[W]hat did it mean to be a black artist in the USA during the Civil Rights movement and at the birth of Black Power? What was art’s purpose and who was its audience? Answering these questions with over 150 works of art, many of which have never been seen in the UK before is Soul of A Nation: Art In The Age of Black Power showing at the Tate Modern this summer.
Beginning in 1963 with the inception of New York based collective Spiral Group, the exhibition journeys through the ascension of Black Power from artistic representation of political figures such as Malcolm X, the debate between figuration and abstraction, the rise of the Black Panthers and the heightened cultural visibility of black women thanks to early feminist artists Betye Saar and Kay Brown.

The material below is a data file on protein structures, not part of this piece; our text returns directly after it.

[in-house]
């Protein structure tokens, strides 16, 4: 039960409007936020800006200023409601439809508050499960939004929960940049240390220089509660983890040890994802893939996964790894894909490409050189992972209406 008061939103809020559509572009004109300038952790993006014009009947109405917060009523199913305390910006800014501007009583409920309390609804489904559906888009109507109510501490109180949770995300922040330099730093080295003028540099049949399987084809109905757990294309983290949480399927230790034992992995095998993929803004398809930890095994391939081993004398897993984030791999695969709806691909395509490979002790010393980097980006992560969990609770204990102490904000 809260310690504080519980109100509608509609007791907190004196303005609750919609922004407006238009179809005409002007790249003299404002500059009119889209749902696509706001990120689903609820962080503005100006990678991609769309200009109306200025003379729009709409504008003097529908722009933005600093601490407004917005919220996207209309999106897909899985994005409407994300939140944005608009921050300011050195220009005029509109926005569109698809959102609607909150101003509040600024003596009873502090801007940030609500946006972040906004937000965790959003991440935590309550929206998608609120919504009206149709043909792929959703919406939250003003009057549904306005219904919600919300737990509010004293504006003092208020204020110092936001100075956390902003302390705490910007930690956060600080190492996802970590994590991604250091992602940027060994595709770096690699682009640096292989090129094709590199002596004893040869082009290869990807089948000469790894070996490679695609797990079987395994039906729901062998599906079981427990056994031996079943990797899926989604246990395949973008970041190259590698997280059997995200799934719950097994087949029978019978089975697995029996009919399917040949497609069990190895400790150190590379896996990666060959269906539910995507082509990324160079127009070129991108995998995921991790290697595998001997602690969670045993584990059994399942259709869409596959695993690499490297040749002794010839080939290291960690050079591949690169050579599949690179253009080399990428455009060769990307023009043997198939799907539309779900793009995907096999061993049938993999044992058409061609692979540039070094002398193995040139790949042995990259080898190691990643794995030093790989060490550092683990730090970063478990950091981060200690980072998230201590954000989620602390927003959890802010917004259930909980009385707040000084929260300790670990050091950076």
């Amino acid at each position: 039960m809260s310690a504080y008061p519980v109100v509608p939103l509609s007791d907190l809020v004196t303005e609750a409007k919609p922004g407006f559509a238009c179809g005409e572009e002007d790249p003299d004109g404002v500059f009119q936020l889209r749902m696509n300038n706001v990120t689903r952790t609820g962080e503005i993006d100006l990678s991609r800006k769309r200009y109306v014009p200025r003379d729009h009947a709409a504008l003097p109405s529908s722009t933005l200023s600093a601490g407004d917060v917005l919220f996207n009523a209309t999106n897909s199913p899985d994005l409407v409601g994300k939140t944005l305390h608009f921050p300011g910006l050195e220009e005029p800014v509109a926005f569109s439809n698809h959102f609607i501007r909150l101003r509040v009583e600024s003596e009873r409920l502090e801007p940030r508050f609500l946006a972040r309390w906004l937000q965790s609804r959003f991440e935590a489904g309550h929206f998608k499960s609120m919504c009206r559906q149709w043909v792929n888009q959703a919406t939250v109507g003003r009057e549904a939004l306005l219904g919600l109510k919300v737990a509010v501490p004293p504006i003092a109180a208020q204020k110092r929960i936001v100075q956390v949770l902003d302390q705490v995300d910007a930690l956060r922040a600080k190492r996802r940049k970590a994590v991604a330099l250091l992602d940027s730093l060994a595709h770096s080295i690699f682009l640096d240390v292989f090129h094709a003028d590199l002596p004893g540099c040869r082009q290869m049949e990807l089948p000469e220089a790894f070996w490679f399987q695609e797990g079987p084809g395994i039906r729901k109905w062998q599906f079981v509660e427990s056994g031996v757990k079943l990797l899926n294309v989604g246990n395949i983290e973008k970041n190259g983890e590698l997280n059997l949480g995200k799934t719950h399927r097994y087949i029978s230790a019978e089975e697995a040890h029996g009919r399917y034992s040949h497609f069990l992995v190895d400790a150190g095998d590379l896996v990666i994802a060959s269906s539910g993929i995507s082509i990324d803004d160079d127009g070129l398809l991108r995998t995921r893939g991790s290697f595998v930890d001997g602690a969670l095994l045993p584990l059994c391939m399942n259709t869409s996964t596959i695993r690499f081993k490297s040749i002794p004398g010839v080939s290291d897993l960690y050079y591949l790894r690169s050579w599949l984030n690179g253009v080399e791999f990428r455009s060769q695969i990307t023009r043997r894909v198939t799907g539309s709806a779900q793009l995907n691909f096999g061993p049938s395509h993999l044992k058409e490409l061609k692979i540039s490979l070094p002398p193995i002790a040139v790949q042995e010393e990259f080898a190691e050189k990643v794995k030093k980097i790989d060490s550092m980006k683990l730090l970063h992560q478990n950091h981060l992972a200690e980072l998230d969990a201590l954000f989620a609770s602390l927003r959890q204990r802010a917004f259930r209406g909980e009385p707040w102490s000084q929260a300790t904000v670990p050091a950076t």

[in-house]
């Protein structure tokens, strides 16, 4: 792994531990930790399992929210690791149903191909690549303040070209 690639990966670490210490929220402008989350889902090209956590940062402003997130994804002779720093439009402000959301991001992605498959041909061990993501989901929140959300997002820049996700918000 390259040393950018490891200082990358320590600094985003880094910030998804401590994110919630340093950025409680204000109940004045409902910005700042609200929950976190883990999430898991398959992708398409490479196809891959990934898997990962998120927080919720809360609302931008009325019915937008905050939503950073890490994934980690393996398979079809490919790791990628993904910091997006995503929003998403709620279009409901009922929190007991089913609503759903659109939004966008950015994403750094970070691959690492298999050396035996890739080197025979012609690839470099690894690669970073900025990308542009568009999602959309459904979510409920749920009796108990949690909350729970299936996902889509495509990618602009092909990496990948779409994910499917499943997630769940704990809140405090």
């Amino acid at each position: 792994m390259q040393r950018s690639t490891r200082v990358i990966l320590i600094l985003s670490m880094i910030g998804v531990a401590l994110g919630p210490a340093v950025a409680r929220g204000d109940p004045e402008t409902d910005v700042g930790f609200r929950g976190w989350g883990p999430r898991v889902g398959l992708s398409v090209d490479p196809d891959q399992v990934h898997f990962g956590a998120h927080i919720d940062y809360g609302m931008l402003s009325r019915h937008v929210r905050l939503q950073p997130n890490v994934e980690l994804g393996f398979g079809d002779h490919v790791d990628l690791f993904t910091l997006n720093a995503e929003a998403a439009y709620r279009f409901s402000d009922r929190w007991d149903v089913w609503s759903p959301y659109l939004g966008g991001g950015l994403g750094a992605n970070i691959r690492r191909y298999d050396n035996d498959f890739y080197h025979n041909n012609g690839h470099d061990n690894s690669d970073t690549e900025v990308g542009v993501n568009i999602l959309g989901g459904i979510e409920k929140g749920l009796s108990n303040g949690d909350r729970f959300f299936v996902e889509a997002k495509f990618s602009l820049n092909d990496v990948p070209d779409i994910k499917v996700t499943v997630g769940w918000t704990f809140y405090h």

Soul of A Nation: Art in The Age of Black Power runs from July 12 – October 22. See a preview of the exhibition in the gallery below and find out more information about how to attend here.
header image: Benny Andrews (1903 – 2006) Did The Bear Sit Under A Tree, 1969, Oil On Canvas with painted fabric collage and zipper, 1270 x 1568 x 57 mm, Emanuel Collection © Estate of Benny Andrews/ DACS, London/ VAGA 2017